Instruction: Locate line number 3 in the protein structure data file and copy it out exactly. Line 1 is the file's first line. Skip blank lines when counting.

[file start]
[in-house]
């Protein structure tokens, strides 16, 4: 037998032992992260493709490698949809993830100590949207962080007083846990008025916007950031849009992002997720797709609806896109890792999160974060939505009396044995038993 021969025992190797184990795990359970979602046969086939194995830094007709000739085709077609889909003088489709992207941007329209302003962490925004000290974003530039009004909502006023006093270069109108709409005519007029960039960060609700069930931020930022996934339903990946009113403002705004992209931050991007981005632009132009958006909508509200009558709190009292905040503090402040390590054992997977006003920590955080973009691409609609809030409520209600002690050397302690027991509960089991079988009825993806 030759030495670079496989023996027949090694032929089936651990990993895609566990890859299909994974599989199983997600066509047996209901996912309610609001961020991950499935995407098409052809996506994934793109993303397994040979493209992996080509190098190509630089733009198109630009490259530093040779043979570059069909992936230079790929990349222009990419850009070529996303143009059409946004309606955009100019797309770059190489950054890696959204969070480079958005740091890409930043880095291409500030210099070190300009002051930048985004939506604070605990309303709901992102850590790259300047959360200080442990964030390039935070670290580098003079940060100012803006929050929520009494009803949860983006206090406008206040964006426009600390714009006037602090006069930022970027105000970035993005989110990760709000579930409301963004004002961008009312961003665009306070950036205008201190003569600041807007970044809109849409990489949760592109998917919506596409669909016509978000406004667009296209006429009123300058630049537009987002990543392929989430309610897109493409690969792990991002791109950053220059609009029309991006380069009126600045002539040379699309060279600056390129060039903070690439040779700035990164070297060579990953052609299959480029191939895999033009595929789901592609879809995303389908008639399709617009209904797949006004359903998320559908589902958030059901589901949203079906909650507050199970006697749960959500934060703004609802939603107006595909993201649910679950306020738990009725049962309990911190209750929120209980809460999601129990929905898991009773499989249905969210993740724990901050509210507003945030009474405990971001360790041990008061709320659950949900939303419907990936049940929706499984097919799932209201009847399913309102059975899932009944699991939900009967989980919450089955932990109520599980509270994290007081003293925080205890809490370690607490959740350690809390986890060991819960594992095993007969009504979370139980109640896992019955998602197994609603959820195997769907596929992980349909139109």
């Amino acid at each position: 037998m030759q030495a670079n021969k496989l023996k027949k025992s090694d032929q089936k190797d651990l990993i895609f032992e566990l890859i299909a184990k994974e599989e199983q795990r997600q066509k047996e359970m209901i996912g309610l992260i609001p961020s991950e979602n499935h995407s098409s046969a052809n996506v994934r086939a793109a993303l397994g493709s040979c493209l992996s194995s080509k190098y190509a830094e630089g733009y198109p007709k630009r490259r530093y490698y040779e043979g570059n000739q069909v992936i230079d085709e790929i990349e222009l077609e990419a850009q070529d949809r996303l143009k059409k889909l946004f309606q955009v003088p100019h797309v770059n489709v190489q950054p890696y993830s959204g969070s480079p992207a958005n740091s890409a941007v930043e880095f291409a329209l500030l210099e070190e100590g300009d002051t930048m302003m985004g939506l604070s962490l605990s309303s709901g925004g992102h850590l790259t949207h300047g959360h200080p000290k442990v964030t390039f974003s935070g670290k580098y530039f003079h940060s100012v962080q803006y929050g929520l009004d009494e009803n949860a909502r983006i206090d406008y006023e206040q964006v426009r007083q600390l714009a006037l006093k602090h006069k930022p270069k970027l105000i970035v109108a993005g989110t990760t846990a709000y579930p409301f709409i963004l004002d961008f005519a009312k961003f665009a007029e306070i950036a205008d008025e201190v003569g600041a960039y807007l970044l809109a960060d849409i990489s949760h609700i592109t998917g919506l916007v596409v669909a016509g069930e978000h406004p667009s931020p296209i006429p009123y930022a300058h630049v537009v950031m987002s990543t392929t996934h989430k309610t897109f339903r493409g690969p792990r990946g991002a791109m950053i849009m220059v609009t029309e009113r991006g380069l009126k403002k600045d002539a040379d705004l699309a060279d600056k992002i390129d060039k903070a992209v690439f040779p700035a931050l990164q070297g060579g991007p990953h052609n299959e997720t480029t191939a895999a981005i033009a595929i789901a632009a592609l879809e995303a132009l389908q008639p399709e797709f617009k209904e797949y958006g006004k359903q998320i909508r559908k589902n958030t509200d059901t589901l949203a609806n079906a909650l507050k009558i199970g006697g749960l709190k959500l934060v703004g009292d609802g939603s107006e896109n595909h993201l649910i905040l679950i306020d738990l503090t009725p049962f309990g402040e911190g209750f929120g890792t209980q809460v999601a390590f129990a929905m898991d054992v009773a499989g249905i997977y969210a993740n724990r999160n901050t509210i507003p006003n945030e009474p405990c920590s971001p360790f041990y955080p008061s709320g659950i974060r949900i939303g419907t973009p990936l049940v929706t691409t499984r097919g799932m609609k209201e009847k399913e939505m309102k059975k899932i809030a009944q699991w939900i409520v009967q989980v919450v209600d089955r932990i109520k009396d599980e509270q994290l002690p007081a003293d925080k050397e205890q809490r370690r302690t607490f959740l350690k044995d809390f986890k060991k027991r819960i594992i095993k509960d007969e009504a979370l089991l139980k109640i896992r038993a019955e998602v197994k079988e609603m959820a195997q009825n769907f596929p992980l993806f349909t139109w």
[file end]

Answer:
């Amino acid at each position: 037998m030759q030495a670079n021969k496989l023996k027949k025992s090694d032929q089936k190797d651990l990993i895609f032992e566990l890859i299909a184990k994974e599989e199983q795990r997600q066509k047996e359970m209901i996912g309610l992260i609001p961020s991950e979602n499935h995407s098409s046969a052809n996506v994934r086939a793109a993303l397994g493709s040979c493209l992996s194995s080509k190098y190509a830094e630089g733009y198109p007709k630009r490259r530093y490698y040779e043979g570059n000739q069909v992936i230079d085709e790929i990349e222009l077609e990419a850009q070529d949809r996303l143009k059409k889909l946004f309606q955009v003088p100019h797309v770059n489709v190489q950054p890696y993830s959204g969070s480079p992207a958005n740091s890409a941007v930043e880095f291409a329209l500030l210099e070190e100590g300009d002051t930048m302003m985004g939506l604070s962490l605990s309303s709901g925004g992102h850590l790259t949207h300047g959360h200080p000290k442990v964030t390039f974003s935070g670290k580098y530039f003079h940060s100012v962080q803006y929050g929520l009004d009494e009803n949860a909502r983006i206090d406008y006023e206040q964006v426009r007083q600390l714009a006037l006093k602090h006069k930022p270069k970027l105000i970035v109108a993005g989110t990760t846990a709000y579930p409301f709409i963004l004002d961008f005519a009312k961003f665009a007029e306070i950036a205008d008025e201190v003569g600041a960039y807007l970044l809109a960060d849409i990489s949760h609700i592109t998917g919506l916007v596409v669909a016509g069930e978000h406004p667009s931020p296209i006429p009123y930022a300058h630049v537009v950031m987002s990543t392929t996934h989430k309610t897109f339903r493409g690969p792990r990946g991002a791109m950053i849009m220059v609009t029309e009113r991006g380069l009126k403002k600045d002539a040379d705004l699309a060279d600056k992002i390129d060039k903070a992209v690439f040779p700035a931050l990164q070297g060579g991007p990953h052609n299959e997720t480029t191939a895999a981005i033009a595929i789901a632009a592609l879809e995303a132009l389908q008639p399709e797709f617009k209904e797949y958006g006004k359903q998320i909508r559908k589902n958030t509200d059901t589901l949203a609806n079906a909650l507050k009558i199970g006697g749960l709190k959500l934060v703004g009292d609802g939603s107006e896109n595909h993201l649910i905040l679950i306020d738990l503090t009725p049962f309990g402040e911190g209750f929120g890792t209980q809460v999601a390590f129990a929905m898991d054992v009773a499989g249905i997977y969210a993740n724990r999160n901050t509210i507003p006003n945030e009474p405990c920590s971001p360790f041990y955080p008061s709320g659950i974060r949900i939303g419907t973009p990936l049940v929706t691409t499984r097919g799932m609609k209201e009847k399913e939505m309102k059975k899932i809030a009944q699991w939900i409520v009967q989980v919450v209600d089955r932990i109520k009396d599980e509270q994290l002690p007081a003293d925080k050397e205890q809490r370690r302690t607490f959740l350690k044995d809390f986890k060991k027991r819960i594992i095993k509960d007969e009504a979370l089991l139980k109640i896992r038993a019955e998602v197994k079988e609603m959820a195997q009825n769907f596929p992980l993806f349909t139109w």